"Sometimes, as a ranger, you have to figure out the parameters when parameters aren't given," she said. "I'm looking for someone who doesn't just solve problems on a case by case basis, but can suggest long-term improvements to get rid of that problem before it happens again."

At 8 a.m., on the way back from turtle patrol, Reimann raises the American flag and the state flag of Florida outside the park gate. Then he goes to various other park access points to unlock the gates and collect visitor fees from "honor boxes."

Driving along A1A, he spots a dead armadillo and pulls over. Road kill, he said, is inevitable in a park divided by a highway. Sometimes, if a rare animal is found, they are restored and used in illustrated talks called "Talbot Critters," which rangers give to show visitors the diversity of the park's wildlife and the impact human beings can have on the animals' habitat. *

A thick booklet serves as the park's operation manual, but rangers try not to enforce the rules in a heavy-handed way. Instead, by explaining the reason why a rule exists, rangers try to show visitors why walking on the dunes can cause erosion; that picking plants causes them to lose their archaeological meaning; or that turtles and whales can die if they mistake floating trash bags for jellyfish.

Occasionally, the menial routine of park preservation and maintenance is interrupted by an extraordinary event. Kelso remembers one day when she spent two hours keeping water out of the blowhole of a beached Pygmy Sperm Whale.

"Those are the gems along a career that don't happen every day," Kelso said. "Those moments pull you through the 6,000 twilights."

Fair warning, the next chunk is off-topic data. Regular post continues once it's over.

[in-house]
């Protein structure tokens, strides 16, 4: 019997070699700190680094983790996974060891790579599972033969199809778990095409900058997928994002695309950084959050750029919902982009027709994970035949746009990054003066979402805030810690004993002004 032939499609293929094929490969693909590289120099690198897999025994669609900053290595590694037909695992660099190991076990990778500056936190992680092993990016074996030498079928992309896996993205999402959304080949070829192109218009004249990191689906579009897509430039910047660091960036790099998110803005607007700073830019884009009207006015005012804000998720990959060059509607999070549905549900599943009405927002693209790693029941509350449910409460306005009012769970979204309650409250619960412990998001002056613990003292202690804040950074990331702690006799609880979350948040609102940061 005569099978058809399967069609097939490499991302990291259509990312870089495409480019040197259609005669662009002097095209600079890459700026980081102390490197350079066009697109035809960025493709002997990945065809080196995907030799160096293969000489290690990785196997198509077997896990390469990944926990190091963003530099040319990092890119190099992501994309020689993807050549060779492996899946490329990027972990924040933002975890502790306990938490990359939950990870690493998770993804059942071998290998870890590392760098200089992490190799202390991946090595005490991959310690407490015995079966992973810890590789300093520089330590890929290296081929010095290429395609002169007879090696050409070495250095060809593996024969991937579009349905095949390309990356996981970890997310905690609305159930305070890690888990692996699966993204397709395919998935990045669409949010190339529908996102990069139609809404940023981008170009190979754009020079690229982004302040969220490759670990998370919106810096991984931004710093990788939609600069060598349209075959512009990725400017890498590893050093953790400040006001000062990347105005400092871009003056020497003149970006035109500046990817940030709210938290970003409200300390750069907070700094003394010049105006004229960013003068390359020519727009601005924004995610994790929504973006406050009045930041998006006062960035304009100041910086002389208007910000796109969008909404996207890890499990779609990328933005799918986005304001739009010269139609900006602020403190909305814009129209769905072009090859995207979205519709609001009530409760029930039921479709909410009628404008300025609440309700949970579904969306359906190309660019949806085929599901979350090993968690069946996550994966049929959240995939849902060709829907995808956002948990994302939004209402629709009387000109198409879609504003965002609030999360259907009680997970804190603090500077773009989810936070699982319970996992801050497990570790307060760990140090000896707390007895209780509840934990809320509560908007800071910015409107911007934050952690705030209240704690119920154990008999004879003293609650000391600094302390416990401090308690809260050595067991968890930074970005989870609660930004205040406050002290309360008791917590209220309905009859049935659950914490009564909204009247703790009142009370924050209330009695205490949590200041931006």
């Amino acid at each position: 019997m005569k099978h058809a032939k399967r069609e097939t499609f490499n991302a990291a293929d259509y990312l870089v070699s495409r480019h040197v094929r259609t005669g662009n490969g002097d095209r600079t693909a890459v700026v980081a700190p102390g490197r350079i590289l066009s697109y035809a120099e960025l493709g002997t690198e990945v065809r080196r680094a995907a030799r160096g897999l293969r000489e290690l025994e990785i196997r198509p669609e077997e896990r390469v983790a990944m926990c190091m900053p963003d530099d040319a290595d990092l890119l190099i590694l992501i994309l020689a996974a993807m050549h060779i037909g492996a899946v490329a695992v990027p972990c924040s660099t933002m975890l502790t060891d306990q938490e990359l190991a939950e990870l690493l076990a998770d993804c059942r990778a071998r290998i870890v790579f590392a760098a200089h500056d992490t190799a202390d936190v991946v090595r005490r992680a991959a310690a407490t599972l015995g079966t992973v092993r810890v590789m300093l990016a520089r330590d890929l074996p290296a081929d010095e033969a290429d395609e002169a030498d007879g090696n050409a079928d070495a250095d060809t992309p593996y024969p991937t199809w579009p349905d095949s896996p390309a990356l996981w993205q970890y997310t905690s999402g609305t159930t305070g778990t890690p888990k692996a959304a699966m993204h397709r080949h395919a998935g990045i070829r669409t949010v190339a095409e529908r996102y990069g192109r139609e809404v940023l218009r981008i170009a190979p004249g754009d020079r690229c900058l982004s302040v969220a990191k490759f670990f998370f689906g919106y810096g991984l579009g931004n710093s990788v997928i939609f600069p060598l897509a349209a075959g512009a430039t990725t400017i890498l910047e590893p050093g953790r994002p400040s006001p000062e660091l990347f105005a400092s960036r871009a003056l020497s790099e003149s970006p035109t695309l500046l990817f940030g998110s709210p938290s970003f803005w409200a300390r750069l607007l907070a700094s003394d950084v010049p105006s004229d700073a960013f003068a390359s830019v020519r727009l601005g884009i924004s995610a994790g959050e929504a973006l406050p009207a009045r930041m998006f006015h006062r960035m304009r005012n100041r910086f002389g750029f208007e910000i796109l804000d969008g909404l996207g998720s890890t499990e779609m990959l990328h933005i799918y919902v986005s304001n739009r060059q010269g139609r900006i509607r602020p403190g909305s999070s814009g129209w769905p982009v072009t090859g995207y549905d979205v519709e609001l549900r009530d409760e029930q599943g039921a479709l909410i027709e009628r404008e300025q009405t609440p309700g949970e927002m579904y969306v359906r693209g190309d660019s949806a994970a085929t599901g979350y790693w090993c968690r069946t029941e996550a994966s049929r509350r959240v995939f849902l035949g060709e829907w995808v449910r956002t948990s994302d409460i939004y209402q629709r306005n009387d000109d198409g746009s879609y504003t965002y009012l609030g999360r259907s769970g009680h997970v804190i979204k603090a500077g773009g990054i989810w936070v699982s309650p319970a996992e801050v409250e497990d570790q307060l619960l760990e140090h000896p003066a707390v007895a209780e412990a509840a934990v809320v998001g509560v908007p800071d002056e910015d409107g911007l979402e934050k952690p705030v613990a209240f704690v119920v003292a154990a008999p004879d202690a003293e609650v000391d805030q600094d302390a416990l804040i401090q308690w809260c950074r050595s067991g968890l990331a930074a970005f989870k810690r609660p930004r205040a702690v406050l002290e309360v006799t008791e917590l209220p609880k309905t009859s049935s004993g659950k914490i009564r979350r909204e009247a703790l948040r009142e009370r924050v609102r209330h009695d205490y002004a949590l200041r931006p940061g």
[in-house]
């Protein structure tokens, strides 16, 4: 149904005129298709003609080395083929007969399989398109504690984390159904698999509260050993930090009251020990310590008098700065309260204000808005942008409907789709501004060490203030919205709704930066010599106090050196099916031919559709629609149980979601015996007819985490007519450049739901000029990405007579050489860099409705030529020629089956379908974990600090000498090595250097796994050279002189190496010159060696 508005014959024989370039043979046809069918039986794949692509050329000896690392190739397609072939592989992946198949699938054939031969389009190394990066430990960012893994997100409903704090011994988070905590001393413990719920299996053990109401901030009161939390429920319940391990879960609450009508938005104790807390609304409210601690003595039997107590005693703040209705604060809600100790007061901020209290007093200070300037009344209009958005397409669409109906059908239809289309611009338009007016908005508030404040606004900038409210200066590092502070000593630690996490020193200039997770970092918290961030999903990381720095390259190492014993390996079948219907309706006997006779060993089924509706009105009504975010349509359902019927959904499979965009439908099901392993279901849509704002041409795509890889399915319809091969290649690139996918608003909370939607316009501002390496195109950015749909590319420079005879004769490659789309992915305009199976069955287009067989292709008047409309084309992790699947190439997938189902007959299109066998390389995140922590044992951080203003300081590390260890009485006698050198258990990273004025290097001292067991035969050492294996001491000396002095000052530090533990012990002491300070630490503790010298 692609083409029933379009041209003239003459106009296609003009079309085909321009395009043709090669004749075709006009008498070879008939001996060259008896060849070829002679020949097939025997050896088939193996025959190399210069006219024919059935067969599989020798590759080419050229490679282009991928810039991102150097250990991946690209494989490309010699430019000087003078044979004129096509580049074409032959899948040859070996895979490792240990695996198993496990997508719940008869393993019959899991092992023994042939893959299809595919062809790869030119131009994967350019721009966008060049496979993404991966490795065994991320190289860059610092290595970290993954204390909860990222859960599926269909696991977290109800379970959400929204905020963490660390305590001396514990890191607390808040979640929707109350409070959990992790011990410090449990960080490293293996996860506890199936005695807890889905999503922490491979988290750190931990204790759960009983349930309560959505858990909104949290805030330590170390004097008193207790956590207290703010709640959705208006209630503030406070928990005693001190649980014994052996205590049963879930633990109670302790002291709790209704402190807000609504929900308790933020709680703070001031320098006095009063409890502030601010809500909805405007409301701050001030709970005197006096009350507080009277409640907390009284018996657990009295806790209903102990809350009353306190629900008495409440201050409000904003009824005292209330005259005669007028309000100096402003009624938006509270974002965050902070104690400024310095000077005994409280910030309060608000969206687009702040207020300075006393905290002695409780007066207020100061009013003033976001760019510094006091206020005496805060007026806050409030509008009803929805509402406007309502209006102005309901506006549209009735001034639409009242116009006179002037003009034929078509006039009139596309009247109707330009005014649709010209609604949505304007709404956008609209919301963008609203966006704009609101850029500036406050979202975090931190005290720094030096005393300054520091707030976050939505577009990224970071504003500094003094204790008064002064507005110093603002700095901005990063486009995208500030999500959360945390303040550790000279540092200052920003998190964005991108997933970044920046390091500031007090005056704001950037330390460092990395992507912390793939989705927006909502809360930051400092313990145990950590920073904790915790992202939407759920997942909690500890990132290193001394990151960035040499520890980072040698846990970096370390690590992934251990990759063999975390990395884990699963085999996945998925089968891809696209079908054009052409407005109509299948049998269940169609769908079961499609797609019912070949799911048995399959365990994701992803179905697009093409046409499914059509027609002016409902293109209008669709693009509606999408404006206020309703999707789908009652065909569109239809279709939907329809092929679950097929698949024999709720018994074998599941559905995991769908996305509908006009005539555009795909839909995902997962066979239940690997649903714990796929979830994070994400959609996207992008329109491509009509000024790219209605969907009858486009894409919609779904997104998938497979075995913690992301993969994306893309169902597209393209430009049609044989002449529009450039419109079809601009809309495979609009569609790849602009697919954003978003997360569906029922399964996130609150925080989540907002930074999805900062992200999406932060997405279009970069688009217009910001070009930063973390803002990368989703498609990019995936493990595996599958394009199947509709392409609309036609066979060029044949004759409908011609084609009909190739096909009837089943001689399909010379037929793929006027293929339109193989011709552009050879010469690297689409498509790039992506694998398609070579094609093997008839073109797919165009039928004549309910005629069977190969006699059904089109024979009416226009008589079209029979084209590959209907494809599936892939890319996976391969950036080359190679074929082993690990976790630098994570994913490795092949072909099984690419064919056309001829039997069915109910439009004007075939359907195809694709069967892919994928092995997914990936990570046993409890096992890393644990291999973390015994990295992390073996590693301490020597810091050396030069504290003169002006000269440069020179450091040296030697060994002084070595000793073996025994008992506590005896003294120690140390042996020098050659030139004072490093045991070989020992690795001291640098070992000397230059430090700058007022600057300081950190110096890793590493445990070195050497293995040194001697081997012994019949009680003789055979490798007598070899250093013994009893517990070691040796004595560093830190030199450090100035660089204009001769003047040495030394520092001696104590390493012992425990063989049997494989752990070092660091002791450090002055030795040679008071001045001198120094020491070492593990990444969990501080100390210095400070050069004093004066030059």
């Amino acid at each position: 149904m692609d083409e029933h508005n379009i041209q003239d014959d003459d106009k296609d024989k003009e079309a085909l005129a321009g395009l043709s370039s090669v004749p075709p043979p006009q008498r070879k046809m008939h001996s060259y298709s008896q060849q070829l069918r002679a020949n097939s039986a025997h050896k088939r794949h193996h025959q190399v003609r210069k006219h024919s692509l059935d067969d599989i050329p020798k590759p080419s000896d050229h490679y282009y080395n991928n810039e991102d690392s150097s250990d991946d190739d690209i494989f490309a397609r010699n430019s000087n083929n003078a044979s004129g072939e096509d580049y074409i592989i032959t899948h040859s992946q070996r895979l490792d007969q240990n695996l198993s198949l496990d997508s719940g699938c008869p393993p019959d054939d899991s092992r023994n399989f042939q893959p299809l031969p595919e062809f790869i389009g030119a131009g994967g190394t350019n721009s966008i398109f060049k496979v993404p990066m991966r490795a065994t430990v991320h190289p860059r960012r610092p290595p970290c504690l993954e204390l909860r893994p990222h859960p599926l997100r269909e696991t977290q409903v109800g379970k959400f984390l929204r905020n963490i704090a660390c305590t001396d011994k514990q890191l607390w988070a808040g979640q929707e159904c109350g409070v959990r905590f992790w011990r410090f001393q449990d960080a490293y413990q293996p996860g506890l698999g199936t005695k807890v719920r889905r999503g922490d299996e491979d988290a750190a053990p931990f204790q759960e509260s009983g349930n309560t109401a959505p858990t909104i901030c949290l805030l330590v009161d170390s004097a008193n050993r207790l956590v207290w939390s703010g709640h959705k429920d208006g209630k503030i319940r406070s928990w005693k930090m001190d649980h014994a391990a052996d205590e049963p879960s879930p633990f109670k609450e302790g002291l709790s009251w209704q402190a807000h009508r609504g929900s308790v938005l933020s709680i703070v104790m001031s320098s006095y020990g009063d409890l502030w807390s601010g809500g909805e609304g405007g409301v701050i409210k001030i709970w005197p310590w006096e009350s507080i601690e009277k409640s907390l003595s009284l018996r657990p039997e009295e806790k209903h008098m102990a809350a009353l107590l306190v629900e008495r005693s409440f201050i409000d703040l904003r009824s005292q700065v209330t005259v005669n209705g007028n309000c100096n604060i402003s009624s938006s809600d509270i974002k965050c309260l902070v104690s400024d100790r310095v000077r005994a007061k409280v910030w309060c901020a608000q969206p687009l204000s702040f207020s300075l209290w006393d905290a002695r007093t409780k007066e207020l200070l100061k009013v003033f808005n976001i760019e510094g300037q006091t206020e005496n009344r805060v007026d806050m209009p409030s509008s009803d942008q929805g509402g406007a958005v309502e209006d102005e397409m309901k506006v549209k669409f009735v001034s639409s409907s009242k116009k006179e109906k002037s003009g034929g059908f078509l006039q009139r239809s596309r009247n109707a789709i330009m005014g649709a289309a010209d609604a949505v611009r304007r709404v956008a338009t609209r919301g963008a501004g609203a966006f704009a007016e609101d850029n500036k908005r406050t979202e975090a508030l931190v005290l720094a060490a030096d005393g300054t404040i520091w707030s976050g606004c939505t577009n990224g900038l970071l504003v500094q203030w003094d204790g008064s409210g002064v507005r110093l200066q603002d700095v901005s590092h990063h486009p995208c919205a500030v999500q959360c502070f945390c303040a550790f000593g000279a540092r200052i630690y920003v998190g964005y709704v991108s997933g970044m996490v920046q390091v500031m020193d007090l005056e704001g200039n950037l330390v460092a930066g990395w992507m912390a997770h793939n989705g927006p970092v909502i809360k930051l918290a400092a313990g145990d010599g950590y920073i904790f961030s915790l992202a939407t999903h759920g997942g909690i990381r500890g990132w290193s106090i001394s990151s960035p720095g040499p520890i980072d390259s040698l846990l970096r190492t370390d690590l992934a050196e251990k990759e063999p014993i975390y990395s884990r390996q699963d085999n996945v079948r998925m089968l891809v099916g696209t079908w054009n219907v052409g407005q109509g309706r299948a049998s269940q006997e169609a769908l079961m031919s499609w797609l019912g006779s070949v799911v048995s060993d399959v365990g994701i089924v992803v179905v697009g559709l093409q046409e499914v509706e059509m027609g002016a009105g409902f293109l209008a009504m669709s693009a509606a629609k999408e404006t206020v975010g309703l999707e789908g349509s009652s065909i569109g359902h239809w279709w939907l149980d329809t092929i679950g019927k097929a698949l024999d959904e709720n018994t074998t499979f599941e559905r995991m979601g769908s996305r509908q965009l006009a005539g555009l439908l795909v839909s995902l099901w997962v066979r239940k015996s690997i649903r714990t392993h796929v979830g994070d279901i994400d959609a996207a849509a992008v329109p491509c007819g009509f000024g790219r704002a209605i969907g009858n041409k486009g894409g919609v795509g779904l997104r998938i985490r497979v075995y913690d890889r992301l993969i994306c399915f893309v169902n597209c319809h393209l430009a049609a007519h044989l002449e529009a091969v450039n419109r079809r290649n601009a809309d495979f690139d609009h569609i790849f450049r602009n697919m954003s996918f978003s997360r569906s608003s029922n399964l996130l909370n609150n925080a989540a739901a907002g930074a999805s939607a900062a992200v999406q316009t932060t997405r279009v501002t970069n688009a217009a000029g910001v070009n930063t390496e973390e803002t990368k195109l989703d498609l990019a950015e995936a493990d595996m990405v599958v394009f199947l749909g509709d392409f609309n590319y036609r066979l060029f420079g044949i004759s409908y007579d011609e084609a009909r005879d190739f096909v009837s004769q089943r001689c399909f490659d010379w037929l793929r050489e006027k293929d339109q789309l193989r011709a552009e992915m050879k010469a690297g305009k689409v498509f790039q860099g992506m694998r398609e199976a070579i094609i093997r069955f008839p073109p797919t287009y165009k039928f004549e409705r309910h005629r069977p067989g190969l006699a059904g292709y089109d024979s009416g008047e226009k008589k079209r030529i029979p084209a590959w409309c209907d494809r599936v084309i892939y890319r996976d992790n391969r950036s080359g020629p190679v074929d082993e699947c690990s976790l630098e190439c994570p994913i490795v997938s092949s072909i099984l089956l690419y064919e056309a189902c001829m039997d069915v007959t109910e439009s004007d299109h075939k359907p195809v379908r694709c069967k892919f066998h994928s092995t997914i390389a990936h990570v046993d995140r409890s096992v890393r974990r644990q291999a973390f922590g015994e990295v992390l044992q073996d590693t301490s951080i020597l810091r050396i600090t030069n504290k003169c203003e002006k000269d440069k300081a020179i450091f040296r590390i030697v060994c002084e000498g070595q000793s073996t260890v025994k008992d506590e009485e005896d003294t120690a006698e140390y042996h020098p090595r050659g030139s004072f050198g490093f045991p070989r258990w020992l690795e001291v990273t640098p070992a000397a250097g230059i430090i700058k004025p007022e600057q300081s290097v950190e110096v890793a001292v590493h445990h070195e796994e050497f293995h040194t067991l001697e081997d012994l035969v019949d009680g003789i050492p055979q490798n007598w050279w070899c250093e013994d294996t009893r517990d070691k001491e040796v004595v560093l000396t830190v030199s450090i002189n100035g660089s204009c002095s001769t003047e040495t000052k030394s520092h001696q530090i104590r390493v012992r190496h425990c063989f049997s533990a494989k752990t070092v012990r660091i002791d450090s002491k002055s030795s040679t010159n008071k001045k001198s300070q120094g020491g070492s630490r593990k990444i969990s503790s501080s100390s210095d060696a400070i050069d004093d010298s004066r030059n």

In January 2005, a Northern Right Whale beached itself on Little Talbot Island, but could not be saved and was buried near the dunes. Sometimes, lightning strikes in the woods and starts a fire, which most rangers are trained to handle.

But stranger things have happened at the park that have nothing to do with Mother Nature. Ever since a site on the Internet falsely declared Big Talbot Island a nudist beach, rangers have occasionally had to tell nude sunbather to put their clothes back on. A local gang used to steal cars and then discard them on the park's beaches. There have been two suicides at the park, and a man once killed his wife and buried her on a deserted golf course near the park.

The unusual is part of what drew Ed Strickland to become a park ranger. Strickland, who has been a range at Talbot since 1993 and in the Florida State Park Service since 1989, said that "no two days are alike."

Strickland said he was living "paycheck to paycheck" as a ranger before making some profitable real-estate investments. (A recent job posting for a ranger position offered a monthly income of $1931.81.) But he still echoed the sentiments of every ranger I spoke with, insisting that the diversity of the job outweighs any financial hardship.

On the day we met, he was sitting at the front desk of the Ribault Club, staying cool on a hot August afternoon. He had just finished putting another coat of paint on the outside shutters of the building the day before, and as he began listing the many different roles he has played in his job, I began to think that MacGyver would have made a good park ranger. From carpenter to plumber to electrician, Strickland said that his job description gets longer every day. And with each new assignment, he still takes a moment to pinch himself.

"My office is a 4-wheel drive truck and I work on 6,000 of the prettiest acres God ever put on this earth," he said. "Sometimes I think, 'Wow, I'm actually getting paid for this.'"